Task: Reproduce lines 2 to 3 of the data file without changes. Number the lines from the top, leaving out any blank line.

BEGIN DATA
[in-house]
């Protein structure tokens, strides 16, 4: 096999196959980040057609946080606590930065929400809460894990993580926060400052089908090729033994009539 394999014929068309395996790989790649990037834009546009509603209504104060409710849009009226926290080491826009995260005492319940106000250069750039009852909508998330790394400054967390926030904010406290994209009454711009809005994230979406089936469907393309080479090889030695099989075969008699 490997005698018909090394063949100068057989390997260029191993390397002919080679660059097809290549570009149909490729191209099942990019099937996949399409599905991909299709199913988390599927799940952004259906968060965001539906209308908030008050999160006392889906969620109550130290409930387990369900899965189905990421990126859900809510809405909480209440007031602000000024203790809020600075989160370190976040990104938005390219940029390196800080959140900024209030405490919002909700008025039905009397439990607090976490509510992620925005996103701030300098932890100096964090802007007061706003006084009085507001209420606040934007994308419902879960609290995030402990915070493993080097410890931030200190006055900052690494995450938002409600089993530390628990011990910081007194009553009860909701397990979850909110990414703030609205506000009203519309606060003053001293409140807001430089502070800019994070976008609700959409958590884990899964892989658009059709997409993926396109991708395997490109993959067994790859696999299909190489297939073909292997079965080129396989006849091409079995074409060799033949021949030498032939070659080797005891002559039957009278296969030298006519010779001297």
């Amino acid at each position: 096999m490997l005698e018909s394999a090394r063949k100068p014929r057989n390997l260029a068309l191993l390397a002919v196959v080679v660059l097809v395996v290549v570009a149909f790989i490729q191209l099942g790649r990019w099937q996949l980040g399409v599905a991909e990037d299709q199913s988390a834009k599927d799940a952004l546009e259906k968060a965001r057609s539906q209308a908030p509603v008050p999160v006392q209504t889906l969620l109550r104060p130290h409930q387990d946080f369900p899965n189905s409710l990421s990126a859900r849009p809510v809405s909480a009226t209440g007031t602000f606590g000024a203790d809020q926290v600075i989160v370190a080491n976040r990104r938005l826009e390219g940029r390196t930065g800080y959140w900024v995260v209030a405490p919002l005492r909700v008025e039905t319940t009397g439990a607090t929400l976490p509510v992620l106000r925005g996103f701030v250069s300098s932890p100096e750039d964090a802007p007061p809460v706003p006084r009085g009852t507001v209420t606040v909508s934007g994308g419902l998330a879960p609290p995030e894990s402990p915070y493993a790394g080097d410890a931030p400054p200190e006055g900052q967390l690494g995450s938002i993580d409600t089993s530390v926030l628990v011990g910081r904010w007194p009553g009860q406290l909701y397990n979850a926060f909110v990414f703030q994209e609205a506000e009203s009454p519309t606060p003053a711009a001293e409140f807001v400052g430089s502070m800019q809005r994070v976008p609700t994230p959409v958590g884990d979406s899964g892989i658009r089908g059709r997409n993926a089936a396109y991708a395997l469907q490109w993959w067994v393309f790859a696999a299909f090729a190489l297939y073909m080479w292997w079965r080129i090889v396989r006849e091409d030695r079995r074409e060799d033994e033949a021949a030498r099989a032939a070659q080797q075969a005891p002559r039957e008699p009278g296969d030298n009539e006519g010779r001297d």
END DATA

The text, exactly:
């Protein structure tokens, strides 16, 4: 096999196959980040057609946080606590930065929400809460894990993580926060400052089908090729033994009539 394999014929068309395996790989790649990037834009546009509603209504104060409710849009009226926290080491826009995260005492319940106000250069750039009852909508998330790394400054967390926030904010406290994209009454711009809005994230979406089936469907393309080479090889030695099989075969008699 490997005698018909090394063949100068057989390997260029191993390397002919080679660059097809290549570009149909490729191209099942990019099937996949399409599905991909299709199913988390599927799940952004259906968060965001539906209308908030008050999160006392889906969620109550130290409930387990369900899965189905990421990126859900809510809405909480209440007031602000000024203790809020600075989160370190976040990104938005390219940029390196800080959140900024209030405490919002909700008025039905009397439990607090976490509510992620925005996103701030300098932890100096964090802007007061706003006084009085507001209420606040934007994308419902879960609290995030402990915070493993080097410890931030200190006055900052690494995450938002409600089993530390628990011990910081007194009553009860909701397990979850909110990414703030609205506000009203519309606060003053001293409140807001430089502070800019994070976008609700959409958590884990899964892989658009059709997409993926396109991708395997490109993959067994790859696999299909190489297939073909292997079965080129396989006849091409079995074409060799033949021949030498032939070659080797005891002559039957009278296969030298006519010779001297």
């Amino acid at each position: 096999m490997l005698e018909s394999a090394r063949k100068p014929r057989n390997l260029a068309l191993l390397a002919v196959v080679v660059l097809v395996v290549v570009a149909f790989i490729q191209l099942g790649r990019w099937q996949l980040g399409v599905a991909e990037d299709q199913s988390a834009k599927d799940a952004l546009e259906k968060a965001r057609s539906q209308a908030p509603v008050p999160v006392q209504t889906l969620l109550r104060p130290h409930q387990d946080f369900p899965n189905s409710l990421s990126a859900r849009p809510v809405s909480a009226t209440g007031t602000f606590g000024a203790d809020q926290v600075i989160v370190a080491n976040r990104r938005l826009e390219g940029r390196t930065g800080y959140w900024v995260v209030a405490p919002l005492r909700v008025e039905t319940t009397g439990a607090t929400l976490p509510v992620l106000r925005g996103f701030v250069s300098s932890p100096e750039d964090a802007p007061p809460v706003p006084r009085g009852t507001v209420t606040v909508s934007g994308g419902l998330a879960p609290p995030e894990s402990p915070y493993a790394g080097d410890a931030p400054p200190e006055g900052q967390l690494g995450s938002i993580d409600t089993s530390v926030l628990v011990g910081r904010w007194p009553g009860q406290l909701y397990n979850a926060f909110v990414f703030q994209e609205a506000e009203s009454p519309t606060p003053a711009a001293e409140f807001v400052g430089s502070m800019q809005r994070v976008p609700t994230p959409v958590g884990d979406s899964g892989i658009r089908g059709r997409n993926a089936a396109y991708a395997l469907q490109w993959w067994v393309f790859a696999a299909f090729a190489l297939y073909m080479w292997w079965r080129i090889v396989r006849e091409d030695r079995r074409e060799d033994e033949a021949a030498r099989a032939a070659q080797q075969a005891p002559r039957e008699p009278g296969d030298n009539e006519g010779r001297d």